5 Research-Backed Tips for Successful Negotiations

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A major reason why so many of us find it difficult to negotiate is because it seems so confrontational. Whether it’s haggling at the farmer’s market or making the case for a raise, most of us think of negotiating as a battle that only one side can win. But research shows we might be going about it all wrong. Try these five proven negotiating tactics to ease the process.


In Getting to Yes, a classic conflict resolution book first published in 1981, researchers Roger Fisher and William Ury introduce a concept called principled negotiation [PDF]. This tactic involves separating the people from the problem and focusing on common interests in order to reach a solution that pleases everyone. Negotiation isn't a battle, they said, it's a joint problem-solving session.


A 2002 study published in the journal Group Dynamics found that a little "social lubrication" prior to the negotiation can make the bargaining easier, particularly when the negotiations are taking place via email. For the study, researchers had subjects “schmooze” on a telephone call by revealing a small personal detail about themselves that had nothing to do with the negotiation, like where they grew up. "Schmoozers felt more rapport, their plans were more trusting (although no less ambitious), and their economic and social outcomes were better,” the study says.

Specifically, when subjects only exchanged names and email addresses, they reached a deal less than 40 percent of the time. But when they shared extraneous personal information, they reached a deal 59 percent of the time. So strike up some small talk before you begin your contract negotiation or car dealership haggling for best results.


Stanford researchers looked at how subjects tackled different kinds of negotiations when food was involved—say, a plate of cookies was placed in the conference room or the negotiations took place at a restaurant. In the right situation, they found, the act of sharing food could be beneficial. But first, you have to determine whether you are negotiating competitively or cooperatively.

"In more competitive negotiations, people want to have the best possible deal for themselves, and typically, they see their counterpart as having adversarial or opposing motives," doctoral student and study co-author Peter Belmi told the Stanford Business website Insights. "In cooperative negotiations, typically people are more concerned about reaching an agreement for all parties involved."

If you're in a competitive situation, say a negotiation to end a legal dispute, having food available can help ease the tension. "What we found is that when people were negotiating in a competitive situation, sharing the food—and by that we mean sharing, not just eating—they created significantly more value," Belmi said. The social ritual of eating offset the competitive tone of the negotiation, allowing subjects to pay more attention to each other and look for opportunities to create more value in the negotiation.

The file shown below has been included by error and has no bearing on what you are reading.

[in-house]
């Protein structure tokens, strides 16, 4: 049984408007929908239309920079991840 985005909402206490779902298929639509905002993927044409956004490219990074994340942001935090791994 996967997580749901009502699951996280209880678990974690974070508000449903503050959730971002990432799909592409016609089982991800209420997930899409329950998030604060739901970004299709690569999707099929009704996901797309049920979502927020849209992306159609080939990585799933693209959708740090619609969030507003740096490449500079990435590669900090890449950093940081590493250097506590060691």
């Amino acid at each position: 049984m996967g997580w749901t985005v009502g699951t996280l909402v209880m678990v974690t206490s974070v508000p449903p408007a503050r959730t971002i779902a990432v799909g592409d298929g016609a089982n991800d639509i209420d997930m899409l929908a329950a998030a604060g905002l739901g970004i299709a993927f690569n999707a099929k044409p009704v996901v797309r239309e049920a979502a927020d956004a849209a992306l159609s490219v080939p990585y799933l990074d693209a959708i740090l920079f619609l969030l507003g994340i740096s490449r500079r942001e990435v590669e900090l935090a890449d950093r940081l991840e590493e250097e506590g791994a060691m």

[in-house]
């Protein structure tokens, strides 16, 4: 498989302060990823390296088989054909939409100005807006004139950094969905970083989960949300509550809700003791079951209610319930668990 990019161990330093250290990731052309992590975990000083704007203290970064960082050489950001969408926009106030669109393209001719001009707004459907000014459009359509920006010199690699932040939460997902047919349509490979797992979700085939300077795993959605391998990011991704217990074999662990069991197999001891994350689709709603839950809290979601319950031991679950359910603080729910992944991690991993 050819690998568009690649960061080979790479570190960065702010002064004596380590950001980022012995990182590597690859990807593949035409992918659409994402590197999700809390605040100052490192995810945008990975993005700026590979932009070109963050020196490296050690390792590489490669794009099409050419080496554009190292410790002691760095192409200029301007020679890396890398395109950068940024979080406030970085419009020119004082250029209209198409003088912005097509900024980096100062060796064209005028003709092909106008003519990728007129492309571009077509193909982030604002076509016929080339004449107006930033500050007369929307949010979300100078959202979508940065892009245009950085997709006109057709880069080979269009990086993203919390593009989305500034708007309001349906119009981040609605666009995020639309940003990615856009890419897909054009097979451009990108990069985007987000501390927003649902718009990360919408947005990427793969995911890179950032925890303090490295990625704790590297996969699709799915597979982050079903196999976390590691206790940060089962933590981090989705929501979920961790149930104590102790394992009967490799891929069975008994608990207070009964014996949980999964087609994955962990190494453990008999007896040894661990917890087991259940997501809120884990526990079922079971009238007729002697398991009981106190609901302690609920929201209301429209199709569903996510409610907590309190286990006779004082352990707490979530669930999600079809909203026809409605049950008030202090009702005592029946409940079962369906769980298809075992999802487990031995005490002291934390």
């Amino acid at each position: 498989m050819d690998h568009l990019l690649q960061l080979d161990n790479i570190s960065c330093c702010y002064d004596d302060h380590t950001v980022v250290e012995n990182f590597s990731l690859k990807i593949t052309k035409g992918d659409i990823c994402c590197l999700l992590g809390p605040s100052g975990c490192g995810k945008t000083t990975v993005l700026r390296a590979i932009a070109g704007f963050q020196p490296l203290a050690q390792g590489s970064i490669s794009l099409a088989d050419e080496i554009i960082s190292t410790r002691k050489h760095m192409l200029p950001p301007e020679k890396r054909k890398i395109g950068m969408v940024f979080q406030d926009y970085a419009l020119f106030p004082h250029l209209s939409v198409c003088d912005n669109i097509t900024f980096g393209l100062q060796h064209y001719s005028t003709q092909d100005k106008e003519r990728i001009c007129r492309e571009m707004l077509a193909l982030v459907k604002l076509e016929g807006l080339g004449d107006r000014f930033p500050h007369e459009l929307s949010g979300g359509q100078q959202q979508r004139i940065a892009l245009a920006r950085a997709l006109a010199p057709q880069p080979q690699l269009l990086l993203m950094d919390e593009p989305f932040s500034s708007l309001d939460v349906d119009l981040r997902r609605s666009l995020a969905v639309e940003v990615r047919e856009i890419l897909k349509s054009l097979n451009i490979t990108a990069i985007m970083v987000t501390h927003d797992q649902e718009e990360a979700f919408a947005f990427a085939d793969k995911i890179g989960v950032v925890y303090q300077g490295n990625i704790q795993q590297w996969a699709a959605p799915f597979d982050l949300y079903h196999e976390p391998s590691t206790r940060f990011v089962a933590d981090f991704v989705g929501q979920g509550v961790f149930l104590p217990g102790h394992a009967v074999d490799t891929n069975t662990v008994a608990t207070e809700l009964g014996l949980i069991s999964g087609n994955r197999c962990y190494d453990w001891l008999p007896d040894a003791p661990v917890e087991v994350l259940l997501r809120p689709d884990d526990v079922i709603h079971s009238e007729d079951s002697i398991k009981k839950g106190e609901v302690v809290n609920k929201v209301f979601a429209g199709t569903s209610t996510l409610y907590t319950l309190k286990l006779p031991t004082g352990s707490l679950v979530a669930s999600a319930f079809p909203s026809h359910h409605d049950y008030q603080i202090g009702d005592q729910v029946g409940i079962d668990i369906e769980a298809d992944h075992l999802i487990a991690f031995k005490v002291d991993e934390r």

But if you're negotiating with friends or friendly coworkers, skip the snacks. “In a cooperative negotiation, sharing food creates a comfortable and familiar environment, and people can become more concerned about maintaining that atmosphere rather than finding the best deal,” Belmi said.


A small joke can make for a big icebreaker in salary negotiations. A 2008 study published in the Journal of Applied Psychology looked at the role of anchoring, or the bias towards the first piece of information offered (in this case, the first number thrown out), in such negotiations.

The study found that subjects who suggested an implausibly high salary when asked what they were looking for—$100,000 when their last salary was $29,000—were actually offered more money on average: $35,385 compared to $32,463. Meaning, the high anchor was effective, even if it wasn't meant to be taken seriously.


If you tend to be shy or introverted, the assertiveness necessary for a successful negotiation can feel abrasive and confrontational. A study from Columbia University [PDF], however, shows that you likely have nothing to worry about. Researchers had subjects participate in mock negotiations, then rate their own level of aggressiveness. They explain the results:

A significant share (38%) of people who were seen by their counterparts as appropriately assertive incorrectly thought their counterparts saw them as over-assertive. They displayed what counterparts saw as the right level of assertiveness but they assumed their counterpart saw them as getting it wrong—specifically, as pushing too hard. We call this the line crossing illusion, when people mistakenly believe they have “crossed the line” into being over-assertive in a counterpart’s eyes, when the counterpart actually views them as appropriately assertive.

The point is, if you’re a shy person who’s afraid of being confrontational, you probably don’t have anything to worry about.